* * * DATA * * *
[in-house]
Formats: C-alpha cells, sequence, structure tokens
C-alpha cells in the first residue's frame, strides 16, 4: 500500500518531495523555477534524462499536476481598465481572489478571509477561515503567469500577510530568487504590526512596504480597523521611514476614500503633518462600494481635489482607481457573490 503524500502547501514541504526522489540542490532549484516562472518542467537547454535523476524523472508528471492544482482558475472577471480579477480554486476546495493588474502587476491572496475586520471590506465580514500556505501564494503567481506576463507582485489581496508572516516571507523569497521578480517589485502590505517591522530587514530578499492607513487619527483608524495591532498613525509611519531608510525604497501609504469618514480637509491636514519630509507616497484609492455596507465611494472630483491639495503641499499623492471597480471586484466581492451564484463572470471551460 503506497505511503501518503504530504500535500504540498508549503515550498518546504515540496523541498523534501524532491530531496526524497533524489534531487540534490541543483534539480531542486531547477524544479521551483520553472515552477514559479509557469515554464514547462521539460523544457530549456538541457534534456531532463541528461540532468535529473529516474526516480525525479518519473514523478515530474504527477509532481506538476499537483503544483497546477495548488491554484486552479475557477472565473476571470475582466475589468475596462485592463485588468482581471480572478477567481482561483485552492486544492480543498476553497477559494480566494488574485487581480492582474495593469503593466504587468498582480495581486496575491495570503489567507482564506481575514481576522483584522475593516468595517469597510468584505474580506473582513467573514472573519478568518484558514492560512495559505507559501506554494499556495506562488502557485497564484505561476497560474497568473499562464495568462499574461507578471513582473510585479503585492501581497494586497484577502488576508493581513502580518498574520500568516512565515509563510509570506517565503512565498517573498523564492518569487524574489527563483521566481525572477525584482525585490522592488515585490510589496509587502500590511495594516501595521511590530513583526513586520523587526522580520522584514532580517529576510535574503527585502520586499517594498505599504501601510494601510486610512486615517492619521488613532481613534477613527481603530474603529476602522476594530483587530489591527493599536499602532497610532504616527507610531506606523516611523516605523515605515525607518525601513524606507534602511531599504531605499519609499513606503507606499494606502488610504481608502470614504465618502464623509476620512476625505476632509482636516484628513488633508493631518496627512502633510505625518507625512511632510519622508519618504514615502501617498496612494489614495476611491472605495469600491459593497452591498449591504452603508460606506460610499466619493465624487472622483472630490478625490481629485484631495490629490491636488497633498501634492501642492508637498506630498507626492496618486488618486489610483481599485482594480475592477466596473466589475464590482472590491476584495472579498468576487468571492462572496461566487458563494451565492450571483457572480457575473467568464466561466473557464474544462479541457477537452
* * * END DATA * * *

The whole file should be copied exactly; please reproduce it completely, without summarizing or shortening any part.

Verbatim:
[in-house]
Formats: C-alpha cells, sequence, structure tokens
C-alpha cells in the first residue's frame, strides 16, 4: 500500500518531495523555477534524462499536476481598465481572489478571509477561515503567469500577510530568487504590526512596504480597523521611514476614500503633518462600494481635489482607481457573490 503524500502547501514541504526522489540542490532549484516562472518542467537547454535523476524523472508528471492544482482558475472577471480579477480554486476546495493588474502587476491572496475586520471590506465580514500556505501564494503567481506576463507582485489581496508572516516571507523569497521578480517589485502590505517591522530587514530578499492607513487619527483608524495591532498613525509611519531608510525604497501609504469618514480637509491636514519630509507616497484609492455596507465611494472630483491639495503641499499623492471597480471586484466581492451564484463572470471551460 503506497505511503501518503504530504500535500504540498508549503515550498518546504515540496523541498523534501524532491530531496526524497533524489534531487540534490541543483534539480531542486531547477524544479521551483520553472515552477514559479509557469515554464514547462521539460523544457530549456538541457534534456531532463541528461540532468535529473529516474526516480525525479518519473514523478515530474504527477509532481506538476499537483503544483497546477495548488491554484486552479475557477472565473476571470475582466475589468475596462485592463485588468482581471480572478477567481482561483485552492486544492480543498476553497477559494480566494488574485487581480492582474495593469503593466504587468498582480495581486496575491495570503489567507482564506481575514481576522483584522475593516468595517469597510468584505474580506473582513467573514472573519478568518484558514492560512495559505507559501506554494499556495506562488502557485497564484505561476497560474497568473499562464495568462499574461507578471513582473510585479503585492501581497494586497484577502488576508493581513502580518498574520500568516512565515509563510509570506517565503512565498517573498523564492518569487524574489527563483521566481525572477525584482525585490522592488515585490510589496509587502500590511495594516501595521511590530513583526513586520523587526522580520522584514532580517529576510535574503527585502520586499517594498505599504501601510494601510486610512486615517492619521488613532481613534477613527481603530474603529476602522476594530483587530489591527493599536499602532497610532504616527507610531506606523516611523516605523515605515525607518525601513524606507534602511531599504531605499519609499513606503507606499494606502488610504481608502470614504465618502464623509476620512476625505476632509482636516484628513488633508493631518496627512502633510505625518507625512511632510519622508519618504514615502501617498496612494489614495476611491472605495469600491459593497452591498449591504452603508460606506460610499466619493465624487472622483472630490478625490481629485484631495490629490491636488497633498501634492501642492508637498506630498507626492496618486488618486489610483481599485482594480475592477466596473466589475464590482472590491476584495472579498468576487468571492462572496461566487458563494451565492450571483457572480457575473467568464466561466473557464474544462479541457477537452